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This metric reflects how much Googlebot downloaded in kilobytes.

This number depends entirely on how big your site is. If you have a smaller site, it won’t download as much, and vice versa.

This is probably the least useful part of Crawl Stats, but you can draw some conclusions from it that actually help analyze your site’s performance.

If your graph is consistently high and you have high averages:


That means Googlebot is crawling your site often.

Since Googlebot downloads your pages every time it crawls your site, a high number here means that Googlebot is crawling your site quite a lot.

However, having a high average here is a bit of a double-edged sword.

That’s because it also means it’s taking awhile to crawl your site. On the other hand, having short download times means your site is lightweight and fast to crawl.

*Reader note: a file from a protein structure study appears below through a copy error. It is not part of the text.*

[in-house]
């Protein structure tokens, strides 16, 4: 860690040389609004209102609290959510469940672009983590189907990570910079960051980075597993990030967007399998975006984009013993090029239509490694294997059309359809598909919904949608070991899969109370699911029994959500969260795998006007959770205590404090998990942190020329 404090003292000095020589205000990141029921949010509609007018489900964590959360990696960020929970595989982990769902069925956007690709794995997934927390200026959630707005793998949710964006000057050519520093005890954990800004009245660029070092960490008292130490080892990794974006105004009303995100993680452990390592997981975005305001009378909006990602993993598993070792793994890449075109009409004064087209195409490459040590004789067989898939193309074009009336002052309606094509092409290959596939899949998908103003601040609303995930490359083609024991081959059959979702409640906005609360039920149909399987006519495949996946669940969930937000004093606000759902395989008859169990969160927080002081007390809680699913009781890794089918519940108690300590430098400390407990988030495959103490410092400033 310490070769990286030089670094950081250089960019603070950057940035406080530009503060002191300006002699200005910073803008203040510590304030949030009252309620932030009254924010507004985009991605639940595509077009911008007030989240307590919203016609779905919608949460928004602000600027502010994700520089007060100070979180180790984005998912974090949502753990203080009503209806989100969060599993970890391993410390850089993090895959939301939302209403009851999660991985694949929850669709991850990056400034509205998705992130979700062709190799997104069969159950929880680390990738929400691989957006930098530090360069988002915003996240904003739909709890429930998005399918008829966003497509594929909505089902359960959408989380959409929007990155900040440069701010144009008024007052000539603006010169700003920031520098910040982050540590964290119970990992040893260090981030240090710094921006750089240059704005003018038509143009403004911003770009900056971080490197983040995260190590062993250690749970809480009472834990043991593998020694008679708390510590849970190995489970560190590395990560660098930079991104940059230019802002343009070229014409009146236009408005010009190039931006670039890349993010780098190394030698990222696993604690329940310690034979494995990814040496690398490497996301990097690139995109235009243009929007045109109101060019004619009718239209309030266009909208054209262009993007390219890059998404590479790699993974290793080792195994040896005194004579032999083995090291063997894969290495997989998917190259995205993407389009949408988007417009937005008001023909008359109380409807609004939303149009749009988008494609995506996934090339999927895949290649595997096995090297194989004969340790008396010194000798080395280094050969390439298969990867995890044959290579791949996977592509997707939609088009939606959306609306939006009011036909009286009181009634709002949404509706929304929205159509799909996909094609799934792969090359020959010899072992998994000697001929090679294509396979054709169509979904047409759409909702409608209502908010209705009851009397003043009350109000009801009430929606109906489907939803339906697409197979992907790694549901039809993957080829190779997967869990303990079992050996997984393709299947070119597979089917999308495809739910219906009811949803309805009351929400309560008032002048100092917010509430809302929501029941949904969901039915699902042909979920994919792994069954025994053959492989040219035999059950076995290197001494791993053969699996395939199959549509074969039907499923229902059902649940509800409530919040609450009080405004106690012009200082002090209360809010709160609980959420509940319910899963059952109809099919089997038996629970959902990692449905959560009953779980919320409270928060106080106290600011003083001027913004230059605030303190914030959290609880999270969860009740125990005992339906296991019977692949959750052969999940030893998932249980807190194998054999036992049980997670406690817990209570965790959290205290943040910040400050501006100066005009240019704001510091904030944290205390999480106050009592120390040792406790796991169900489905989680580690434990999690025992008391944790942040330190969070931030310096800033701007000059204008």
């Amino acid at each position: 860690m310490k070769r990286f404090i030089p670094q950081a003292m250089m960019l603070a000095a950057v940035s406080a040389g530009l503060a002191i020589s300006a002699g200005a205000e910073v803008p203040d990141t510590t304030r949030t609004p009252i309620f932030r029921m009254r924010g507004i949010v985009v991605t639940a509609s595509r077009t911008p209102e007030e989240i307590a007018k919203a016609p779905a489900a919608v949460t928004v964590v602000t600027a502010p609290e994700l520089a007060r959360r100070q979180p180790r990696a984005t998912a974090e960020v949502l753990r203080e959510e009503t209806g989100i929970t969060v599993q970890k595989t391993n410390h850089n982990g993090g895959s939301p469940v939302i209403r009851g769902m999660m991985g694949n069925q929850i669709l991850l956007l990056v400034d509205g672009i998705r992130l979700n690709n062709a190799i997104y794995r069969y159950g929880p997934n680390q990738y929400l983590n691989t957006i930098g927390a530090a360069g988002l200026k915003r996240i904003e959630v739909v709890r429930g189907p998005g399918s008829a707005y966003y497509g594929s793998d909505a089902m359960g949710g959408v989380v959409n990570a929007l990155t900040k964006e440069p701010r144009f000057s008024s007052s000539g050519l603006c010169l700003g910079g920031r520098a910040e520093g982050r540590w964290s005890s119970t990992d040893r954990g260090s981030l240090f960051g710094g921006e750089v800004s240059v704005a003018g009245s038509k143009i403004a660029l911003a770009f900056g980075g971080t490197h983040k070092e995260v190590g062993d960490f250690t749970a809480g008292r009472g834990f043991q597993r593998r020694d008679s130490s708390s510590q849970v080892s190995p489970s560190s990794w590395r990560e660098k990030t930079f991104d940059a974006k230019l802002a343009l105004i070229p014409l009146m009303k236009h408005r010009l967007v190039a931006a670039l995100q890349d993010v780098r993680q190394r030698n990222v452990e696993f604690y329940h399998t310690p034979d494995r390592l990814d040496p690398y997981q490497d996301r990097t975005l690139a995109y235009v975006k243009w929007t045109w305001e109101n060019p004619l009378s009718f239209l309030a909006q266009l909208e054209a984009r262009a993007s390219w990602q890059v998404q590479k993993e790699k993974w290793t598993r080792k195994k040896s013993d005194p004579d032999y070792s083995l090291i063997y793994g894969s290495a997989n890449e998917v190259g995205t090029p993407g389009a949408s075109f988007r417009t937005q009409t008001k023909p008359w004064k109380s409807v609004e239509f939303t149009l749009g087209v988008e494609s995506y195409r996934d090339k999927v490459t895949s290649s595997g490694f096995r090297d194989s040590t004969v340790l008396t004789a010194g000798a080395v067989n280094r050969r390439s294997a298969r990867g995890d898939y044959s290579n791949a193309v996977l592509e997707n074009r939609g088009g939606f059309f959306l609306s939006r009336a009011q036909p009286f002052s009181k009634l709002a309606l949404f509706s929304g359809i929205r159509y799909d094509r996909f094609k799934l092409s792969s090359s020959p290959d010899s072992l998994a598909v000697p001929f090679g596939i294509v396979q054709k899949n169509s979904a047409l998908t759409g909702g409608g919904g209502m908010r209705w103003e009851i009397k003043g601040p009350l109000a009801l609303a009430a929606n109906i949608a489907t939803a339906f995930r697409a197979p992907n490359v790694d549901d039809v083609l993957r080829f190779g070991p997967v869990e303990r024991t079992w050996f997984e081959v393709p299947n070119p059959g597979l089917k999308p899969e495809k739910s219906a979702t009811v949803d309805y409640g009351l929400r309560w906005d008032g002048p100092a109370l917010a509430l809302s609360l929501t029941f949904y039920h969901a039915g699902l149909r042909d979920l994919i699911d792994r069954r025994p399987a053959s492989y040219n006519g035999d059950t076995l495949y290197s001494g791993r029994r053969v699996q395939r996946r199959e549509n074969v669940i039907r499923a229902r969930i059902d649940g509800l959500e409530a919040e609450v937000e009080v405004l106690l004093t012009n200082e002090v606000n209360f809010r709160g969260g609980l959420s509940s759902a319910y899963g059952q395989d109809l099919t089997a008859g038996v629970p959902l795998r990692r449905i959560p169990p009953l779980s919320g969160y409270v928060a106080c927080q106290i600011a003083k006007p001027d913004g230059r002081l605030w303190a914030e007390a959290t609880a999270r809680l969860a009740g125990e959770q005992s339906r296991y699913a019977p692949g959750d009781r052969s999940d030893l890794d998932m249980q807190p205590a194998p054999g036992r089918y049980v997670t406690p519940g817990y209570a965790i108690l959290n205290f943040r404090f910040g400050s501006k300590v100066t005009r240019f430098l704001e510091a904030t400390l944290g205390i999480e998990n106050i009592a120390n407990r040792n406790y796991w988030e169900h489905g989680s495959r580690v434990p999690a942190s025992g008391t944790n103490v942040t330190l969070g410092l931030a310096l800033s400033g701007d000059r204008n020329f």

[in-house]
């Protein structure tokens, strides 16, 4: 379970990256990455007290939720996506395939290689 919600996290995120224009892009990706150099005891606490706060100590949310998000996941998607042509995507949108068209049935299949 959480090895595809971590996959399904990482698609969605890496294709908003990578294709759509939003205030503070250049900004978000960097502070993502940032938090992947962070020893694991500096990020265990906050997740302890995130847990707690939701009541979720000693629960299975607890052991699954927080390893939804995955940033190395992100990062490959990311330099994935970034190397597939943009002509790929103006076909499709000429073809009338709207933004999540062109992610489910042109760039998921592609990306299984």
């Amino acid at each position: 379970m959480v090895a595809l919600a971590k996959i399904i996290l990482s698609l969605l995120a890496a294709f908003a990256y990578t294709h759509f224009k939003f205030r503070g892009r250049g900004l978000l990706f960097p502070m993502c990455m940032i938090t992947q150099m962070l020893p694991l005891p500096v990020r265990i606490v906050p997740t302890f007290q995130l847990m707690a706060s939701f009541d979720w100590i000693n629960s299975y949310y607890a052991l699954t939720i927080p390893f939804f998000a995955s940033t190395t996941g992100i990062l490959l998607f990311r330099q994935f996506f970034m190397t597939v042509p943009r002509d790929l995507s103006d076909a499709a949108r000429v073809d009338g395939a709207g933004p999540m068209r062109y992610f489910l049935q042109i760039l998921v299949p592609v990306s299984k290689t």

That’s why I recommend using this graph with the Time spent downloading a page graph to see how fast Googlebot is crawling and indexing your site.

You also can use this graph in conjunction with the Pages crawled per day graph to see how much Googlebot likes your site overall.

Time spent downloading a page (in milliseconds)

This one is a little bit misleading.

You probably think it has to do with how fast your site speed is.

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Site speed is definitely important, but that’s actually not at all what this section measures.

According to Google’s John Mueller, all this section tells you is how long Googlebot takes to make HTTP requests to crawl your site.

Pretty anticlimactic, I know.

But you can still use this information.

You want to shoot for low numbers here.

Low numbers mean that Googlebot isn’t spending a lot of time on your site and thus crawling and indexing it at a faster rate.

There’s not really anything you can do to change this metric, but it’s a good reflection of how quickly Googlebot is indexing your site.

I mentioned using this together with the Kilobytes downloaded per day graph. Here’s how to do that.

Take a look at both your Kilobytes downloaded per day and Time spent downloading a page graphs and averages.